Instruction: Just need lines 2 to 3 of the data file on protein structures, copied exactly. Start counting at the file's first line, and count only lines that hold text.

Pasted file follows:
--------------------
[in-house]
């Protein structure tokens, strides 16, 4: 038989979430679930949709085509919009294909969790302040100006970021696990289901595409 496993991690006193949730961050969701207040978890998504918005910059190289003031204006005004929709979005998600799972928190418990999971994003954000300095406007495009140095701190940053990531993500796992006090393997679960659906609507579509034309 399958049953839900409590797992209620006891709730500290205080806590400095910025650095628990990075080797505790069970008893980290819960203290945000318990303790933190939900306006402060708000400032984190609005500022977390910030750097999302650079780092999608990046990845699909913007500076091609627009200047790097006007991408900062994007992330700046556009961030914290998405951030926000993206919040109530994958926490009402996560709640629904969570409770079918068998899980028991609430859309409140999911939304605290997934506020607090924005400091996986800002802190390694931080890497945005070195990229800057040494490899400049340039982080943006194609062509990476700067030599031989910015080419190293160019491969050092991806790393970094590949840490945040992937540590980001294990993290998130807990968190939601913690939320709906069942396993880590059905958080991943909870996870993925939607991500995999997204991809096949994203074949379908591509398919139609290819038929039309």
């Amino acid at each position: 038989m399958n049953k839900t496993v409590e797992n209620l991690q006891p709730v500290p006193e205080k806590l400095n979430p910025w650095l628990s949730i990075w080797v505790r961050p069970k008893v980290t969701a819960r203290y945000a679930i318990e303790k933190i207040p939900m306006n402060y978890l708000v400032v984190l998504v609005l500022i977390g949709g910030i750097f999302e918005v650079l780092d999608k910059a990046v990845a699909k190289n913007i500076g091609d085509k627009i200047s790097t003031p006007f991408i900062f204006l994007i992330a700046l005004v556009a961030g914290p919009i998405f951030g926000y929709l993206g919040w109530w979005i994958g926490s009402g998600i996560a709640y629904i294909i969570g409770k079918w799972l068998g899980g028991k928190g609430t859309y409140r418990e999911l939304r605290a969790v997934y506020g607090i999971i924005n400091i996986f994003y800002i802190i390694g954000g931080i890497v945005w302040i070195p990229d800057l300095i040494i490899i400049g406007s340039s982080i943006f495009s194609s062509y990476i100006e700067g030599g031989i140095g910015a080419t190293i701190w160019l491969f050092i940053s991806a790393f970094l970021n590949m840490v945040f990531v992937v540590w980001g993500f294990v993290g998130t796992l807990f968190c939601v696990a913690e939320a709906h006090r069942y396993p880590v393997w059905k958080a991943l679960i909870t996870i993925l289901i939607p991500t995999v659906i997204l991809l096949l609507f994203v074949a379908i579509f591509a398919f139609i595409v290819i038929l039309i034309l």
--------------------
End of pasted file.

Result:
């Protein structure tokens, strides 16, 4: 038989979430679930949709085509919009294909969790302040100006970021696990289901595409 496993991690006193949730961050969701207040978890998504918005910059190289003031204006005004929709979005998600799972928190418990999971994003954000300095406007495009140095701190940053990531993500796992006090393997679960659906609507579509034309 399958049953839900409590797992209620006891709730500290205080806590400095910025650095628990990075080797505790069970008893980290819960203290945000318990303790933190939900306006402060708000400032984190609005500022977390910030750097999302650079780092999608990046990845699909913007500076091609627009200047790097006007991408900062994007992330700046556009961030914290998405951030926000993206919040109530994958926490009402996560709640629904969570409770079918068998899980028991609430859309409140999911939304605290997934506020607090924005400091996986800002802190390694931080890497945005070195990229800057040494490899400049340039982080943006194609062509990476700067030599031989910015080419190293160019491969050092991806790393970094590949840490945040992937540590980001294990993290998130807990968190939601913690939320709906069942396993880590059905958080991943909870996870993925939607991500995999997204991809096949994203074949379908591509398919139609290819038929039309």
């Amino acid at each position: 038989m399958n049953k839900t496993v409590e797992n209620l991690q006891p709730v500290p006193e205080k806590l400095n979430p910025w650095l628990s949730i990075w080797v505790r961050p069970k008893v980290t969701a819960r203290y945000a679930i318990e303790k933190i207040p939900m306006n402060y978890l708000v400032v984190l998504v609005l500022i977390g949709g910030i750097f999302e918005v650079l780092d999608k910059a990046v990845a699909k190289n913007i500076g091609d085509k627009i200047s790097t003031p006007f991408i900062f204006l994007i992330a700046l005004v556009a961030g914290p919009i998405f951030g926000y929709l993206g919040w109530w979005i994958g926490s009402g998600i996560a709640y629904i294909i969570g409770k079918w799972l068998g899980g028991k928190g609430t859309y409140r418990e999911l939304r605290a969790v997934y506020g607090i999971i924005n400091i996986f994003y800002i802190i390694g954000g931080i890497v945005w302040i070195p990229d800057l300095i040494i490899i400049g406007s340039s982080i943006f495009s194609s062509y990476i100006e700067g030599g031989i140095g910015a080419t190293i701190w160019l491969f050092i940053s991806a790393f970094l970021n590949m840490v945040f990531v992937v540590w980001g993500f294990v993290g998130t796992l807990f968190c939601v696990a913690e939320a709906h006090r069942y396993p880590v393997w059905k958080a991943l679960i909870t996870i993925l289901i939607p991500t995999v659906i997204l991809l096949l609507f994203v074949a379908i579509f591509a398919f139609i595409v290819i038929l039309i034309l």